Vogue magazine takes its name from the French phrase ‘en vogue’, meaning ‘in fashion/style’. Vogue started life in 1892 in USA as a weekly newspaper with the intended audience being the American aristocracy; America had glamour and showmanship but wanted to emulate Britain’s class and style. The title may have been a consequence of the fact that during that time, both the USA and Britain looked to Paris for their fashion guidance. Condé Nast bought Vogue in 1905 and changed it to a bi-weekly publication. It was as late as 1973 that it became a monthly publication.
The British edition of Vogue was first published in autumn 1916, so celebrates 100 years this year. To mark the centenary, the National Portrait Gallery London has organised an exhibition entitled ‘Vogue 100: A Century of Style’ which runs from 11th February – 22nd May 2016. The exhibition consists of some 280 prints from the Conde Nast archive and international collections. The show is a who’s who of photographers, models and celebrities over the last century. There have been over 1500 issues of Vogue to date and still it remains the authority on fashion.
For the exhibition I wore a navy long sleeve butterfly dress from Asos with a leather biker jacket from New Look to contrast with the girly butterflies and give the outfit an edge. My shoes were some Mary Jane black patent shoes which I got in the Oasis sale and I absolutely adore the gold detail on the heels. To match the shoes I accessorised with a beautiful gold and black box clutch from Aldo. I had been admiring a very similar one from Biba but this one was a great find at half the price. In my hair I had a navy suede alice band, the inspiration for which came from Chanel’s autumn/winter 2015 catwalk where the black ribbon was worn by their models. Ribbon always slides out of my hair so the alice band is a great alternative to achieve the same look. I also sported this trend in Hong Kong with a black leather alice band see previous blog.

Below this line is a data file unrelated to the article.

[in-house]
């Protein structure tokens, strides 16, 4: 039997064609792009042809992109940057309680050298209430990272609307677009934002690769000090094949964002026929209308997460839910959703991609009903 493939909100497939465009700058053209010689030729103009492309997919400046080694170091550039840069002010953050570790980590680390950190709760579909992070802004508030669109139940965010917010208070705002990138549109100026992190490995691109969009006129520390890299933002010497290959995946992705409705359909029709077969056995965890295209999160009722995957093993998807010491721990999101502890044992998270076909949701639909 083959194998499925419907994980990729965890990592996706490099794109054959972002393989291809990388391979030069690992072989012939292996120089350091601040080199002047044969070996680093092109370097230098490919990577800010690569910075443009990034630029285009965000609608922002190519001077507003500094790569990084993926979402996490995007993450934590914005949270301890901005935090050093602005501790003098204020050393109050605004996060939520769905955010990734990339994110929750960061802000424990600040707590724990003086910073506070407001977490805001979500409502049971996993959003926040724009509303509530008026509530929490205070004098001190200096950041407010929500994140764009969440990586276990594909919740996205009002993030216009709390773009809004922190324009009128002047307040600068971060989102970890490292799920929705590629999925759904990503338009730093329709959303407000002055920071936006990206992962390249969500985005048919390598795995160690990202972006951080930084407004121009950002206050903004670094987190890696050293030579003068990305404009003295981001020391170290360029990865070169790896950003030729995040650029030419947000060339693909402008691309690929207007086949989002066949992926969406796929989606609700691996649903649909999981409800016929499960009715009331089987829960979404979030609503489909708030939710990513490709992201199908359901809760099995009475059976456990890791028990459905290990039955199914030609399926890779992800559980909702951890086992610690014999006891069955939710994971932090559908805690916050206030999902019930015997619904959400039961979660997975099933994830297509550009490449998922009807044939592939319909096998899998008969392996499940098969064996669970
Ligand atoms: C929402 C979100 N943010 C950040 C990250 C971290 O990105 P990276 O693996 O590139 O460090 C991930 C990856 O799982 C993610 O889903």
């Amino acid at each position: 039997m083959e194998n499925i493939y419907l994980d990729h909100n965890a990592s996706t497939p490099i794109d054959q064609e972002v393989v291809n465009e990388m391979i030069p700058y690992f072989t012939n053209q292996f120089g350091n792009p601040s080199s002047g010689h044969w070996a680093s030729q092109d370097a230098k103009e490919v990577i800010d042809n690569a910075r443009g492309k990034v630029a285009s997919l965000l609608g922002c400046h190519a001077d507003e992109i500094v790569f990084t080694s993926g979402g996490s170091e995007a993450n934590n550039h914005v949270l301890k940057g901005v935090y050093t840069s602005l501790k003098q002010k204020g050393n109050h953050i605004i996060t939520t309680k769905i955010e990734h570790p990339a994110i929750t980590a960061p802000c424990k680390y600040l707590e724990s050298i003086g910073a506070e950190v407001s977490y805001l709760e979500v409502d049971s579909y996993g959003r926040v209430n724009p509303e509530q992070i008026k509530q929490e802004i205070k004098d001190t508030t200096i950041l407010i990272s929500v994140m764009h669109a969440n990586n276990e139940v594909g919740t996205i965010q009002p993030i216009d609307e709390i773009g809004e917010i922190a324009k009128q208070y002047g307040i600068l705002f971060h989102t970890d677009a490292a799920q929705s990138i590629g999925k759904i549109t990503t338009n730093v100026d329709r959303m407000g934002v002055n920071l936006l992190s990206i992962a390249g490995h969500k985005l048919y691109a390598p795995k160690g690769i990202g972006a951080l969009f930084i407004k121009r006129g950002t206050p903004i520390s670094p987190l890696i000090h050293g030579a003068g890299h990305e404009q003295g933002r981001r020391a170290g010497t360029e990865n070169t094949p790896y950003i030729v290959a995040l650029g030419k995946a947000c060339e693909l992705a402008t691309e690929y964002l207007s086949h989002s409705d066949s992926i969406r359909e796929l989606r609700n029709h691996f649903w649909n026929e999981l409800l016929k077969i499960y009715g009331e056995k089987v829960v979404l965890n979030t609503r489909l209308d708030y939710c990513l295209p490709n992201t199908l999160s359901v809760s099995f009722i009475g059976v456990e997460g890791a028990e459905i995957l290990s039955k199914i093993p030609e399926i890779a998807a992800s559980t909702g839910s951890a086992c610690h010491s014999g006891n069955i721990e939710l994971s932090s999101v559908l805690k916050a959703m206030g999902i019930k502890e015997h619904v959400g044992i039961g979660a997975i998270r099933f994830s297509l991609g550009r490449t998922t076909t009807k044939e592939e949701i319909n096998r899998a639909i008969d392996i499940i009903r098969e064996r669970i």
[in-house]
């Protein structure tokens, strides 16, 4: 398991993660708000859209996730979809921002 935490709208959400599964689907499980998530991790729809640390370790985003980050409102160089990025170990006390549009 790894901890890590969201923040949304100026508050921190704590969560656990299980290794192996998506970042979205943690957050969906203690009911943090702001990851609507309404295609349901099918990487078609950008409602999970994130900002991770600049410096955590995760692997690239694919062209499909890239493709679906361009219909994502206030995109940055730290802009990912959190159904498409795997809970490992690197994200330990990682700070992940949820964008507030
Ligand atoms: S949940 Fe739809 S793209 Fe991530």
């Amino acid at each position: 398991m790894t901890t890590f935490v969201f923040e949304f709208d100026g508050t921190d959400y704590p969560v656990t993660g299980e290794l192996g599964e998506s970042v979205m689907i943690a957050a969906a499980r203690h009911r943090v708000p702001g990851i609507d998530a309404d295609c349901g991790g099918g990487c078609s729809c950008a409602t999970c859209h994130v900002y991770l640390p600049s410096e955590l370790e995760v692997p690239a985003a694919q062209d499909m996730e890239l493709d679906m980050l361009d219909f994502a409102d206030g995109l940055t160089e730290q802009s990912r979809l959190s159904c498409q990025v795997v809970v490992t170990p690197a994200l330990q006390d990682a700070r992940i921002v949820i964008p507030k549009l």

The exhibition was laid out with a room for each decade from the magazine’s birth up to the current day. Many original images were used – with rips and scribbles to prove it. The earliest surviving vogue print was one of an heiress to a Philadelphia banking fortune which featured in the third issue. There was also a long room which had laid out a copy of an issue from each year of Vogue’s production along with iconic images of models over the years displayed on the walls. Vogue magazine has evolved over the decades and has seen some of the greatest defining fashion eras; the roaring 20’s, swinging 60’s and punk rock to name a few; what Vogue doesn’t know about fashion isn’t worth knowing and it is now considered by many to be “the fashion bible”. Celebrities are desperate to feature on the cover. As well as the exhibition being a tribute to fashion over the last century it is also a great overview of the key historical events in Britain with the tribute issue to each of the deaths of George VI, Marilyn Monroe and Princess Diana. Cecil Beaton who proved to be a great asset to Vogue following his first published photo in 1924, covered the coronation of the Queen in July 1953.